Rubella and rubeola are two viral diseases. Both viruses are RNA viruses. Both are respiratory system infections. Both spread via infected droplets. Both conditions give rise to rashes, which are somewhat alike. Rubeola is also known as measles while Rubella is known as German measles. Despite all these similarities, there are many differences that will be talked about in this article, in detail.
Rubella is also known as three day measles and German measles. Rubella virus is the causative organism. It is an RNA virus, and it spreads via infected droplets. It multiplies in the throat. The patient is contagious for about one week after infection. Rubella attacks are often mild. Rubella features a low grade fever, a rash which starts from face and spreads to the limbs and disappears after three days, and enlarged lymph nodes. Skin may peel off slightly after the rash recovers. Children recover quickly while adults may get severe symptoms. If the mother gets infected during the period of organogenesis, (first 8 weeks of pregnancy) there may be severe irreversible defects in the fetus. Premature birth, low platelet count, low hemoglobin amount, brain, heart, and eye defects can occur due to intrauterine rubella infection. This collection of features is known as congenital rubella syndrome.
Serum IgM for Rubella is diagnostic. All children get the Rubella vaccine as a part of the routine immunization regimen. Mild Rubella infection needs nothing other than supportive care, but congenital cardiac defects need surgical correction.
Rubeola is also known as English measles, measles, and morbilli. A paramyxovirus called measles virus is the causative organism. It is a RNA virus which is highly contagious. It spreads via droplet inhalation. Immunodeficiency, travel to endemic areas, poor nutrition, and Vitamin A deficiency are known risk factors. Classical features of measles include a four day fever with cough, conjunctivitis and coryza. Koplik spots appear inside the mouth, but they are hardly seen even in confirmed cases because they disappear as easily as they appear. Koplik spots are always seen in measles (pathognomonic). Measles rash starts a few days after the fever. It usually starts behind the ears and spread quickly to the face, trunk and limbs. It finally covers most of the body. The rash is itchy and starts with a red color, but fades to brown before disappearing.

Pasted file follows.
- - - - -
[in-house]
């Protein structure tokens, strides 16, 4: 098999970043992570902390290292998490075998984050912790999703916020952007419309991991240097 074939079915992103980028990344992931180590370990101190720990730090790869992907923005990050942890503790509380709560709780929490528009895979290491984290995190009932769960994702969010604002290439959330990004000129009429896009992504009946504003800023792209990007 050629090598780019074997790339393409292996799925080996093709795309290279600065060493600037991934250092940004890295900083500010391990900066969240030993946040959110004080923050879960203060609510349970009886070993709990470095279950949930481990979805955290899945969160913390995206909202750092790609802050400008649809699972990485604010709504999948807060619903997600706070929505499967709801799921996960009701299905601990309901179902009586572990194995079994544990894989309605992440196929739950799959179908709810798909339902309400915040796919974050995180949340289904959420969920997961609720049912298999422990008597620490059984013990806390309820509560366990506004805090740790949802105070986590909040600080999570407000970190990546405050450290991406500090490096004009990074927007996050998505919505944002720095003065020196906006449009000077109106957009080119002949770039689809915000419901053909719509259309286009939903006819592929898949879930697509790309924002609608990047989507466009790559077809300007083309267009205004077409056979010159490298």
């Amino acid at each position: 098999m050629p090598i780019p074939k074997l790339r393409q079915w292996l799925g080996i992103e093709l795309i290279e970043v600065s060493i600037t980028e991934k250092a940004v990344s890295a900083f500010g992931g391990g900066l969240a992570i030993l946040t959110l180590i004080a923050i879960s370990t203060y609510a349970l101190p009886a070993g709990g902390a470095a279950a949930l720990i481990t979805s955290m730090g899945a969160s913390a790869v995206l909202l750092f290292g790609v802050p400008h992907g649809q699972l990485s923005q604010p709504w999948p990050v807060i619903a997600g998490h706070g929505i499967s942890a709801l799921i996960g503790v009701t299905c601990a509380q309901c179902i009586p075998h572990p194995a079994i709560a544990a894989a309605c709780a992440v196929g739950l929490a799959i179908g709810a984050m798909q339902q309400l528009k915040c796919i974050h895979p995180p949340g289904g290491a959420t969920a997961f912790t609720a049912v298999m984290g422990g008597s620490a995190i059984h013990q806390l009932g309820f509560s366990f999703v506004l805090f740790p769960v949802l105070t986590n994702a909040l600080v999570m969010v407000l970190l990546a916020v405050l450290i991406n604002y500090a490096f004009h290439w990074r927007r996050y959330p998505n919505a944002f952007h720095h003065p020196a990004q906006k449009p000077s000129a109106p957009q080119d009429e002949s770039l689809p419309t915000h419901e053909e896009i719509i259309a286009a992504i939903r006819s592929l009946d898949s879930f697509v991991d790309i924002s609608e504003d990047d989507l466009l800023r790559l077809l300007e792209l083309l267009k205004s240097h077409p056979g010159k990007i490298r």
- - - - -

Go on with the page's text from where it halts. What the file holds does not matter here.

Measles can get complicated with diarrhea, pneumonia, middle ear infection, encephalitis, ulceration of cornea and scarring of cornea. Diagnosis may be clinical if Koplik spots are evident, but serum IgM for measles is also confirmatory. There is no treatment for measles. Complications may need antiviral drugs and supportive care. Many children receive the measles vaccine as a part of the routine immunization regimen.
What is the difference between Rubella and Rubeola?
• Rubella virus can spread up to one week after infection while measles spreads for longer than one week.
• Rubella causes a mild disease while measles causes severe symptoms.
• Rash spreads centrifugally in both diseases.
• Measles causes characteristic Koplik spots while Rubella doesn’t.
• Rubella causes a three day fever while measles causes a four day fever.
• Complications of measles are common while complications of Rubella are rare.